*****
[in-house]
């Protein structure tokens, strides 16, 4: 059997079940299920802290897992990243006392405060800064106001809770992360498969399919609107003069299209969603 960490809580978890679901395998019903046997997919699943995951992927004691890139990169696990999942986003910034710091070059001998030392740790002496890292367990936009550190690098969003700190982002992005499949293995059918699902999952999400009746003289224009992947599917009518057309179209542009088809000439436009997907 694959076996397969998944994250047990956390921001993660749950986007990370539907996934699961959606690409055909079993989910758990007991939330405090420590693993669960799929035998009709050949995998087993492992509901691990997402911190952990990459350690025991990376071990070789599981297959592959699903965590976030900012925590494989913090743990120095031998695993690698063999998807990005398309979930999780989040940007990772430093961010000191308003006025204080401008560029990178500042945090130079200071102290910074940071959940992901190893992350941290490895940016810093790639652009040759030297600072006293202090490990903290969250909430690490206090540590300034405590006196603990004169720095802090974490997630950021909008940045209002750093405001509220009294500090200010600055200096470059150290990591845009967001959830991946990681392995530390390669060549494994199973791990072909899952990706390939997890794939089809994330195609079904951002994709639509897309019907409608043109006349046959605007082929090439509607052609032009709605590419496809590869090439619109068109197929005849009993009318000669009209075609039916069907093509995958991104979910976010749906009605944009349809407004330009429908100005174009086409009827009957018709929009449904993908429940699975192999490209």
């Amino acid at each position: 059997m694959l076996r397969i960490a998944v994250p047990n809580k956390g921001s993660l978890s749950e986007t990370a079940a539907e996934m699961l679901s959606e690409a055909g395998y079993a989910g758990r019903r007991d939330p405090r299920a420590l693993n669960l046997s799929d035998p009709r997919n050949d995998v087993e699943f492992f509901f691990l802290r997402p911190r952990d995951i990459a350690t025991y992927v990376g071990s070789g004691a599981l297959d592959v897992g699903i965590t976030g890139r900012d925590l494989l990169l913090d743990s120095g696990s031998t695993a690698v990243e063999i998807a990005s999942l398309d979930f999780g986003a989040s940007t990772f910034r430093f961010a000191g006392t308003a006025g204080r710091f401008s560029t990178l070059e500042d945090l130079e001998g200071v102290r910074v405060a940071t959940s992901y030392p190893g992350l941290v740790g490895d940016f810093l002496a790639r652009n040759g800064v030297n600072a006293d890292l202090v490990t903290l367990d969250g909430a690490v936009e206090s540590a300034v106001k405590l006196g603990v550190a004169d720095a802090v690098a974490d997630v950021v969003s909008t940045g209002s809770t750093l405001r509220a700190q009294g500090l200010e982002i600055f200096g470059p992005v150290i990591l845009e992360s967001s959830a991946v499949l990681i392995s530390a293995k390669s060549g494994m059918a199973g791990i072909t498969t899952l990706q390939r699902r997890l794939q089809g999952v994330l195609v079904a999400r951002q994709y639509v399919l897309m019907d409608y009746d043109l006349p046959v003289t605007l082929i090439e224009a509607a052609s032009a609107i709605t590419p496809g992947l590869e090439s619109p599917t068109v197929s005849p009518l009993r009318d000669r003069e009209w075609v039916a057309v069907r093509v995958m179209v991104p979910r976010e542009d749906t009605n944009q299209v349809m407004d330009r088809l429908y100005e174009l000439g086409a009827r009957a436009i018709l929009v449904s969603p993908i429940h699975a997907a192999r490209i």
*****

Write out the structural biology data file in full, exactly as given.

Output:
[in-house]
């Protein structure tokens, strides 16, 4: 059997079940299920802290897992990243006392405060800064106001809770992360498969399919609107003069299209969603 960490809580978890679901395998019903046997997919699943995951992927004691890139990169696990999942986003910034710091070059001998030392740790002496890292367990936009550190690098969003700190982002992005499949293995059918699902999952999400009746003289224009992947599917009518057309179209542009088809000439436009997907 694959076996397969998944994250047990956390921001993660749950986007990370539907996934699961959606690409055909079993989910758990007991939330405090420590693993669960799929035998009709050949995998087993492992509901691990997402911190952990990459350690025991990376071990070789599981297959592959699903965590976030900012925590494989913090743990120095031998695993690698063999998807990005398309979930999780989040940007990772430093961010000191308003006025204080401008560029990178500042945090130079200071102290910074940071959940992901190893992350941290490895940016810093790639652009040759030297600072006293202090490990903290969250909430690490206090540590300034405590006196603990004169720095802090974490997630950021909008940045209002750093405001509220009294500090200010600055200096470059150290990591845009967001959830991946990681392995530390390669060549494994199973791990072909899952990706390939997890794939089809994330195609079904951002994709639509897309019907409608043109006349046959605007082929090439509607052609032009709605590419496809590869090439619109068109197929005849009993009318000669009209075609039916069907093509995958991104979910976010749906009605944009349809407004330009429908100005174009086409009827009957018709929009449904993908429940699975192999490209």
């Amino acid at each position: 059997m694959l076996r397969i960490a998944v994250p047990n809580k956390g921001s993660l978890s749950e986007t990370a079940a539907e996934m699961l679901s959606e690409a055909g395998y079993a989910g758990r019903r007991d939330p405090r299920a420590l693993n669960l046997s799929d035998p009709r997919n050949d995998v087993e699943f492992f509901f691990l802290r997402p911190r952990d995951i990459a350690t025991y992927v990376g071990s070789g004691a599981l297959d592959v897992g699903i965590t976030g890139r900012d925590l494989l990169l913090d743990s120095g696990s031998t695993a690698v990243e063999i998807a990005s999942l398309d979930f999780g986003a989040s940007t990772f910034r430093f961010a000191g006392t308003a006025g204080r710091f401008s560029t990178l070059e500042d945090l130079e001998g200071v102290r910074v405060a940071t959940s992901y030392p190893g992350l941290v740790g490895d940016f810093l002496a790639r652009n040759g800064v030297n600072a006293d890292l202090v490990t903290l367990d969250g909430a690490v936009e206090s540590a300034v106001k405590l006196g603990v550190a004169d720095a802090v690098a974490d997630v950021v969003s909008t940045g209002s809770t750093l405001r509220a700190q009294g500090l200010e982002i600055f200096g470059p992005v150290i990591l845009e992360s967001s959830a991946v499949l990681i392995s530390a293995k390669s060549g494994m059918a199973g791990i072909t498969t899952l990706q390939r699902r997890l794939q089809g999952v994330l195609v079904a999400r951002q994709y639509v399919l897309m019907d409608y009746d043109l006349p046959v003289t605007l082929i090439e224009a509607a052609s032009a609107i709605t590419p496809g992947l590869e090439s619109p599917t068109v197929s005849p009518l009993r009318d000669r003069e009209w075609v039916a057309v069907r093509v995958m179209v991104p979910r976010e542009d749906t009605n944009q299209v349809m407004d330009r088809l429908y100005e174009l000439g086409a009827r009957a436009i018709l929009v449904s969603p993908i429940h699975a997907a192999r490209i």